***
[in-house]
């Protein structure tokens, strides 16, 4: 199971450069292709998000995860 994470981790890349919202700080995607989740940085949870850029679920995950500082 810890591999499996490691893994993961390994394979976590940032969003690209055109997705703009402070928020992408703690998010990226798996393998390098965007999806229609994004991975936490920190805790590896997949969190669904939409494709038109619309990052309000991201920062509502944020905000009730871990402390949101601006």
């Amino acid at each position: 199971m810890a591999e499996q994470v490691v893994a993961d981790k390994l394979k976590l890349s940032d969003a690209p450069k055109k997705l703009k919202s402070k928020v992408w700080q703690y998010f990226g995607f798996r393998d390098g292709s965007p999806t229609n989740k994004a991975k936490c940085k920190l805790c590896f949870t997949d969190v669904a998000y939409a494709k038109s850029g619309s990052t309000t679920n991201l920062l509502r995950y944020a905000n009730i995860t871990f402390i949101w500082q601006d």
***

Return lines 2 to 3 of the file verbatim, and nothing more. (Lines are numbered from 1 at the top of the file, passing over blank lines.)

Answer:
């Protein structure tokens, strides 16, 4: 199971450069292709998000995860 994470981790890349919202700080995607989740940085949870850029679920995950500082 810890591999499996490691893994993961390994394979976590940032969003690209055109997705703009402070928020992408703690998010990226798996393998390098965007999806229609994004991975936490920190805790590896997949969190669904939409494709038109619309990052309000991201920062509502944020905000009730871990402390949101601006």
């Amino acid at each position: 199971m810890a591999e499996q994470v490691v893994a993961d981790k390994l394979k976590l890349s940032d969003a690209p450069k055109k997705l703009k919202s402070k928020v992408w700080q703690y998010f990226g995607f798996r393998d390098g292709s965007p999806t229609n989740k994004a991975k936490c940085k920190l805790c590896f949870t997949d969190v669904a998000y939409a494709k038109s850029g619309s990052t309000t679920n991201l920062l509502r995950y944020a905000n009730i995860t871990f402390i949101w500082q601006d």